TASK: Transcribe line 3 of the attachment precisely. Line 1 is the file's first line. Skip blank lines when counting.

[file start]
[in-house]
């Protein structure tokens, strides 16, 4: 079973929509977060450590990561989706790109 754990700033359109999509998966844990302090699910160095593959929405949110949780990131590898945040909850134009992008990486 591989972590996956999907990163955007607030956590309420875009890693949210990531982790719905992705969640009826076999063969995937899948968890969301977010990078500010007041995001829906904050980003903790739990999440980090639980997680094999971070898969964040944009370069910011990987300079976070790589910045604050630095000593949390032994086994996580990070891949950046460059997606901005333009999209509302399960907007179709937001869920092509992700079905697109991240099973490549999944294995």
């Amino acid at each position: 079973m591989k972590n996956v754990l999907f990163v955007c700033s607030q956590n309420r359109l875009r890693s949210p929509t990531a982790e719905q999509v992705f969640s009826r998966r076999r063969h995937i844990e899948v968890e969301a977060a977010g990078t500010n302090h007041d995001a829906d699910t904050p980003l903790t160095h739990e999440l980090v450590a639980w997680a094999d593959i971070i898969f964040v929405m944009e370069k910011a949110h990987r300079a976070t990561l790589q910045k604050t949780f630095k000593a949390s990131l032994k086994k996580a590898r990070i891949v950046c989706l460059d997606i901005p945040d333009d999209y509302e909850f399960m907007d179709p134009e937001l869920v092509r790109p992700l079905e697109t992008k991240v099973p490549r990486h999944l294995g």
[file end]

């Amino acid at each position: 079973m591989k972590n996956v754990l999907f990163v955007c700033s607030q956590n309420r359109l875009r890693s949210p929509t990531a982790e719905q999509v992705f969640s009826r998966r076999r063969h995937i844990e899948v968890e969301a977060a977010g990078t500010n302090h007041d995001a829906d699910t904050p980003l903790t160095h739990e999440l980090v450590a639980w997680a094999d593959i971070i898969f964040v929405m944009e370069k910011a949110h990987r300079a976070t990561l790589q910045k604050t949780f630095k000593a949390s990131l032994k086994k996580a590898r990070i891949v950046c989706l460059d997606i901005p945040d333009d999209y509302e909850f399960m907007d179709p134009e937001l869920v092509r790109p992700l079905e697109t992008k991240v099973p490549r990486h999944l294995g």